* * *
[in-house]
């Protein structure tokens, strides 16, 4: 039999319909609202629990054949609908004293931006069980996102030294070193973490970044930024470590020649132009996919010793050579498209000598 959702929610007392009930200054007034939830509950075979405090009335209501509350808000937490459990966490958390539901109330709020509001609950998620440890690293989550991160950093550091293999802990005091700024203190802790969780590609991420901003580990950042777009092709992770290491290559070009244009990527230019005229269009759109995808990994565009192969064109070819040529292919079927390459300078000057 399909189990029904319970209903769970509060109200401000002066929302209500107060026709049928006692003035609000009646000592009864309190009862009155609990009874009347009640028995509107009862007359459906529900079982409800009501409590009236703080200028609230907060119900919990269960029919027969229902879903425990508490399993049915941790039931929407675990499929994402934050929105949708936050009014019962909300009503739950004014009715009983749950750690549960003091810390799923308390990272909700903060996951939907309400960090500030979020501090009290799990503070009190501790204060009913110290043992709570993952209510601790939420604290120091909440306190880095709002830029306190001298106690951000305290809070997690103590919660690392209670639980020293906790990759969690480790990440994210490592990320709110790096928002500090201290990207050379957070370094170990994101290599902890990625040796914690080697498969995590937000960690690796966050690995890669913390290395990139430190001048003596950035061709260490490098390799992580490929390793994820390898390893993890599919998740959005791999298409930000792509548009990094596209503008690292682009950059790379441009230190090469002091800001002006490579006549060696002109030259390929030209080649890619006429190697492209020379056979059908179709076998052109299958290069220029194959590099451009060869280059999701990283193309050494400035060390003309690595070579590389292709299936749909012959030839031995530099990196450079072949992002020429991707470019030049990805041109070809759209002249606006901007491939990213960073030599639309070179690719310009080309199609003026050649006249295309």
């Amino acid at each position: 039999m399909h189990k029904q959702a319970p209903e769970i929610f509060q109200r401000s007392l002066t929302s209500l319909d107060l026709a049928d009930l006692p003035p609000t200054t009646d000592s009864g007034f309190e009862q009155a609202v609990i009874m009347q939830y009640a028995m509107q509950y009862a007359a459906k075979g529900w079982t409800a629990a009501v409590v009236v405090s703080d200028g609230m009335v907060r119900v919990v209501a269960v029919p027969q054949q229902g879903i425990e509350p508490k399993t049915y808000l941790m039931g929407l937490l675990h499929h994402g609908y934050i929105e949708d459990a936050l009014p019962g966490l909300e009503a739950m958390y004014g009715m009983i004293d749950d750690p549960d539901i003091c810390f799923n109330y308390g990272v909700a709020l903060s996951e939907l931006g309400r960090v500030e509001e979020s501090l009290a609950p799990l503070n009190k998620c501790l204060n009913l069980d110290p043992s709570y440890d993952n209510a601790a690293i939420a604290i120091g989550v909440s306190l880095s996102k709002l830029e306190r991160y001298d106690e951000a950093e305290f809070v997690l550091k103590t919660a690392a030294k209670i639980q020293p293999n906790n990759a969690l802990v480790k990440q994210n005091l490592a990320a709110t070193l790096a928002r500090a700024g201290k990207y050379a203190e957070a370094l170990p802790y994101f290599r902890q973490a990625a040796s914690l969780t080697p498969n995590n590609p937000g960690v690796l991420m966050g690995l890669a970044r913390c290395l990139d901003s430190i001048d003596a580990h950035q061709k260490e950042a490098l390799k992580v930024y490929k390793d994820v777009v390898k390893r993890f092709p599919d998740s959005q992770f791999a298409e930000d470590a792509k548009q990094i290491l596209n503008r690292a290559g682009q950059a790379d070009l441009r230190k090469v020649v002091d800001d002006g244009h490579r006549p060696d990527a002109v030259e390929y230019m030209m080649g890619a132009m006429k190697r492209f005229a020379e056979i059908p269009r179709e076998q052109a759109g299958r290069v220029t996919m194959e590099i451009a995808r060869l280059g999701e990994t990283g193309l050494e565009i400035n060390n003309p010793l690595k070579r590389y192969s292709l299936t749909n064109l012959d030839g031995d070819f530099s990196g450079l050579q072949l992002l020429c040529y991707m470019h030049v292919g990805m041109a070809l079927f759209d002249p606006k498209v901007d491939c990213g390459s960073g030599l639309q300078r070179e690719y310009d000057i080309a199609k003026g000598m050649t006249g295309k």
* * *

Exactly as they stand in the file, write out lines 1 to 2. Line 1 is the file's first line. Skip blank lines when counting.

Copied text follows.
[in-house]
């Protein structure tokens, strides 16, 4: 039999319909609202629990054949609908004293931006069980996102030294070193973490970044930024470590020649132009996919010793050579498209000598 959702929610007392009930200054007034939830509950075979405090009335209501509350808000937490459990966490958390539901109330709020509001609950998620440890690293989550991160950093550091293999802990005091700024203190802790969780590609991420901003580990950042777009092709992770290491290559070009244009990527230019005229269009759109995808990994565009192969064109070819040529292919079927390459300078000057 399909189990029904319970209903769970509060109200401000002066929302209500107060026709049928006692003035609000009646000592009864309190009862009155609990009874009347009640028995509107009862007359459906529900079982409800009501409590009236703080200028609230907060119900919990269960029919027969229902879903425990508490399993049915941790039931929407675990499929994402934050929105949708936050009014019962909300009503739950004014009715009983749950750690549960003091810390799923308390990272909700903060996951939907309400960090500030979020501090009290799990503070009190501790204060009913110290043992709570993952209510601790939420604290120091909440306190880095709002830029306190001298106690951000305290809070997690103590919660690392209670639980020293906790990759969690480790990440994210490592990320709110790096928002500090201290990207050379957070370094170990994101290599902890990625040796914690080697498969995590937000960690690796966050690995890669913390290395990139430190001048003596950035061709260490490098390799992580490929390793994820390898390893993890599919998740959005791999298409930000792509548009990094596209503008690292682009950059790379441009230190090469002091800001002006490579006549060696002109030259390929030209080649890619006429190697492209020379056979059908179709076998052109299958290069220029194959590099451009060869280059999701990283193309050494400035060390003309690595070579590389292709299936749909012959030839031995530099990196450079072949992002020429991707470019030049990805041109070809759209002249606006901007491939990213960073030599639309070179690719310009080309199609003026050649006249295309």